Boston Acknowledges Mistakes in 2004 Closings
In mid- November the Archdiocese of Boston published self-critical reports from a lay panel chosen by Cardinal Sean O’Malley. The panel reviewed the handling of $66 million garnered by the archdiocese since 2004 through the sale of closed church buildings and the seizure of the treasuries of some closed parishes. Until a year ago, the report said, the archdiocese was characterized by “a culture with excessive concern that outsiders not be permitted knowledge of church policies and business affairs.”
It also criticized financial policies that allowed funds from contested parish closings to go to nearby parishes, while the funds from uncontested closings were taken for use by archdiocesan central administration. Another report sharply criticized the archdiocese’s handling of the sale of St. Mary Star of the Sea Church, in East Boston. A year ago, a photographer purchased the Church for $850,000, only to sell it three weeks later to an evangelical congregation for $2.65 million.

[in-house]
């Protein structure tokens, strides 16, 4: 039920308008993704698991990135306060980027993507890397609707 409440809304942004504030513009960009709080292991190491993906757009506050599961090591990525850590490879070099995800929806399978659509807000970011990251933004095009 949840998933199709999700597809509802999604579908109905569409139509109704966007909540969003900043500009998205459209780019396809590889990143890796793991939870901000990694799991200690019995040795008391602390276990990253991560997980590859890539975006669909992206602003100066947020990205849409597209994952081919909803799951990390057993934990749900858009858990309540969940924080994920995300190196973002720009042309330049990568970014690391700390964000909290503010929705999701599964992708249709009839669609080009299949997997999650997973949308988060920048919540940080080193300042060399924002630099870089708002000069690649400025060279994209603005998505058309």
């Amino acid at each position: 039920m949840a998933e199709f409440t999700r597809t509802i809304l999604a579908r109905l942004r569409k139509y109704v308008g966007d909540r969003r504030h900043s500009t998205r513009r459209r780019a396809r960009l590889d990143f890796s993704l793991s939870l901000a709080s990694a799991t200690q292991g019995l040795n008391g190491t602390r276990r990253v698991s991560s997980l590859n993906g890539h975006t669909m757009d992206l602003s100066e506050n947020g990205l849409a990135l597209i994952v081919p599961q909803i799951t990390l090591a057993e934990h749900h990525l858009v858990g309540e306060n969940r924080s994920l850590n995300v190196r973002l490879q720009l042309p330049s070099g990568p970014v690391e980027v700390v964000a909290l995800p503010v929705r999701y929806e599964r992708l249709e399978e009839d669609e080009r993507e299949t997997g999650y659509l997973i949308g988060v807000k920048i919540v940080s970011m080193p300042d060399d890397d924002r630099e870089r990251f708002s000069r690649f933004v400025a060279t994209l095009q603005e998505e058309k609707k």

But the report also praised recent steps toward financial transparency, including “the most complete financial disclosure of any diocese in the United States.” The committee said it perceived a “new policy of openness” after O'Malley last year brought in the Rev. Richard P. Erikson to replace Bishop Richard Lennon as the archdiocese's vicar general, and banking executive James P. McDonough to replace David Smith as chancellor. The full report is available at: